3. Chandrasekhar, S. (1943). On the decay of plane shock waves. Ballistic Research Laboratories, Aberdeen Proving Ground, Maryland, USA.

What is Chandrasekhar Number?

Chandrasekhar number is a dimensionless quantity used in magnetic convection to represent the ratio of the Lorentz force to the viscosity. It is defined as

where μ0 is the magnetic permeability, ρ is the density of the fluid, ν is the kinematic viscosity and λ is the magnetic diffusivity. B0 and d are the characteristic magnetic field and a length scale of the system respectively. The number gives a measure of the magnetic field which is proportional to the square of a characteristic magnetic field in a system.

Reference

  1. Hurlburt, N.E., Matthews, P.C. and Rucklidge, A.M. (2000). Solar Magnetoconvection. Solar Physics, 192, 109-118. https://doi.org/10.1023/A:1005239617458

What is Chandrasekhar Friction?

This image shows a model of the protoplanet Vesta, using scientists' best guess to date of what the surface of the protoplanet might look like. subramanyam chandrasekhar
This image shows a model of the protoplanet Vesta, using scientists’ best guess to date of what the surface of the protoplanet might look like.

When a massive object moves through a cloud of smaller lighter objects, the effect of gravity causes the light bodies to accelerate and gain momentum and kinetic energy. Since there is a loss of momentum and kinetic energy for the body under consideration through the gravitational interactions with surrounding matter in space.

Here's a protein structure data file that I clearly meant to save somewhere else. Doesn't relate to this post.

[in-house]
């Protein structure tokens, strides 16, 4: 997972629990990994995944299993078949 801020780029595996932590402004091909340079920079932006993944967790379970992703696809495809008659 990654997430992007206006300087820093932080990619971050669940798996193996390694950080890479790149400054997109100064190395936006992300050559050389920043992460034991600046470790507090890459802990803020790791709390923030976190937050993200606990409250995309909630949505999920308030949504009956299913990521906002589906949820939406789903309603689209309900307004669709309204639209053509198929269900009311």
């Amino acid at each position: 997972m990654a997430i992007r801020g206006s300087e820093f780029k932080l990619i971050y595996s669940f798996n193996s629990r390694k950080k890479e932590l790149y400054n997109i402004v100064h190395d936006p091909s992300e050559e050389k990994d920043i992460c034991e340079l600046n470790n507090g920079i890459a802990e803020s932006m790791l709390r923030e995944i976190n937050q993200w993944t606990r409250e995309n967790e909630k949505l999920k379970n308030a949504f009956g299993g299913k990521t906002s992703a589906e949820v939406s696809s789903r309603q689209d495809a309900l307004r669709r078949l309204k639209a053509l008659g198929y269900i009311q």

The effect is called dynamical friction or Chandrasekhar friction. It was discovered by Chandrasekhar in 1943. During the formation of planetary systems, dynamical friction between the protoplanet and the protoplanetary disk causes energy to be transferred from the protoplanet to the disk which results in the inward migration of the protoplanet.

When colliding, the dynamical friction between stars causes matter to sink toward the center of the galaxy and causes the orbits of the stars to be randomized. This process is called violent relaxation and can change two spiral galaxies into one larger elliptical galaxy.

The more massive galaxies tend to be found near the center of a galaxy cluster because the effect of the two-body collisions slows down the galaxy and the drag effect is greater if the galaxy mass is larger. The Chandrasekhar dynamical friction formula for the change in velocity of the object involves integrating over the phase space density of the field of matter. The Chandrasekhar friction formula is given by

subramanyam chandrasekhar

Where G is the Gravitational constant, M is the mass under consideration, m is the mass of each star in the star distribution, vM is the velocity of the object under consideration, in a frame where the center of gravity of the matter field is initially at rest, ln(Λ) is the Coulomb logarithm, f(v) is the number density distribution of the stars.